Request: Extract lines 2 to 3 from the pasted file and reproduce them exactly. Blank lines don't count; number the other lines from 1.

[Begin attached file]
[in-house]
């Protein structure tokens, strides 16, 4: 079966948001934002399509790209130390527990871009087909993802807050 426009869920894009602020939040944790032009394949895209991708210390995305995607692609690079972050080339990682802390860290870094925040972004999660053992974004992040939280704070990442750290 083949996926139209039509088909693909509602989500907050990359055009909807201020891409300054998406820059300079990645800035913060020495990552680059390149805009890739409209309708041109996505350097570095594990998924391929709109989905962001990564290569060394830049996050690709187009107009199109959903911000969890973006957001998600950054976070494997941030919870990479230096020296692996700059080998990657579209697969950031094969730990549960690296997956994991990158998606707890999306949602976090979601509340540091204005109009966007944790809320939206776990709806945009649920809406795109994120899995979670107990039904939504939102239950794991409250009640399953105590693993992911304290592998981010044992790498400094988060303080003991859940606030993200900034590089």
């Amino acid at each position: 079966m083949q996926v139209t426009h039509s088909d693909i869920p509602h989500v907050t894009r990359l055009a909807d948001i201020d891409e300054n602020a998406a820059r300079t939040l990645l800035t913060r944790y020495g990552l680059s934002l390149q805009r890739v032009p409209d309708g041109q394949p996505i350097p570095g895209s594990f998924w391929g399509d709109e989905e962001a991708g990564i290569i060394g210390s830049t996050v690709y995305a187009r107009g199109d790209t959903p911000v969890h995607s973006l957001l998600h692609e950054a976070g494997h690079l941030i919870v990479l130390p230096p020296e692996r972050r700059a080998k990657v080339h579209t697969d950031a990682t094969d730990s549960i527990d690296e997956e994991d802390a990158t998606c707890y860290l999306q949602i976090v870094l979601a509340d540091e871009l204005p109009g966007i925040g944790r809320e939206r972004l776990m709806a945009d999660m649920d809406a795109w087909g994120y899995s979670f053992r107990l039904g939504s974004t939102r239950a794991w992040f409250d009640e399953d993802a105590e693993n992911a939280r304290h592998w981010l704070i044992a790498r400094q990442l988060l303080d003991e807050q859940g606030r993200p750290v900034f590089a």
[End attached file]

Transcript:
């Protein structure tokens, strides 16, 4: 079966948001934002399509790209130390527990871009087909993802807050 426009869920894009602020939040944790032009394949895209991708210390995305995607692609690079972050080339990682802390860290870094925040972004999660053992974004992040939280704070990442750290 083949996926139209039509088909693909509602989500907050990359055009909807201020891409300054998406820059300079990645800035913060020495990552680059390149805009890739409209309708041109996505350097570095594990998924391929709109989905962001990564290569060394830049996050690709187009107009199109959903911000969890973006957001998600950054976070494997941030919870990479230096020296692996700059080998990657579209697969950031094969730990549960690296997956994991990158998606707890999306949602976090979601509340540091204005109009966007944790809320939206776990709806945009649920809406795109994120899995979670107990039904939504939102239950794991409250009640399953105590693993992911304290592998981010044992790498400094988060303080003991859940606030993200900034590089």
């Amino acid at each position: 079966m083949q996926v139209t426009h039509s088909d693909i869920p509602h989500v907050t894009r990359l055009a909807d948001i201020d891409e300054n602020a998406a820059r300079t939040l990645l800035t913060r944790y020495g990552l680059s934002l390149q805009r890739v032009p409209d309708g041109q394949p996505i350097p570095g895209s594990f998924w391929g399509d709109e989905e962001a991708g990564i290569i060394g210390s830049t996050v690709y995305a187009r107009g199109d790209t959903p911000v969890h995607s973006l957001l998600h692609e950054a976070g494997h690079l941030i919870v990479l130390p230096p020296e692996r972050r700059a080998k990657v080339h579209t697969d950031a990682t094969d730990s549960i527990d690296e997956e994991d802390a990158t998606c707890y860290l999306q949602i976090v870094l979601a509340d540091e871009l204005p109009g966007i925040g944790r809320e939206r972004l776990m709806a945009d999660m649920d809406a795109w087909g994120y899995s979670f053992r107990l039904g939504s974004t939102r239950a794991w992040f409250d009640e399953d993802a105590e693993n992911a939280r304290h592998w981010l704070i044992a790498r400094q990442l988060l303080d003991e807050q859940g606030r993200p750290v900034f590089a």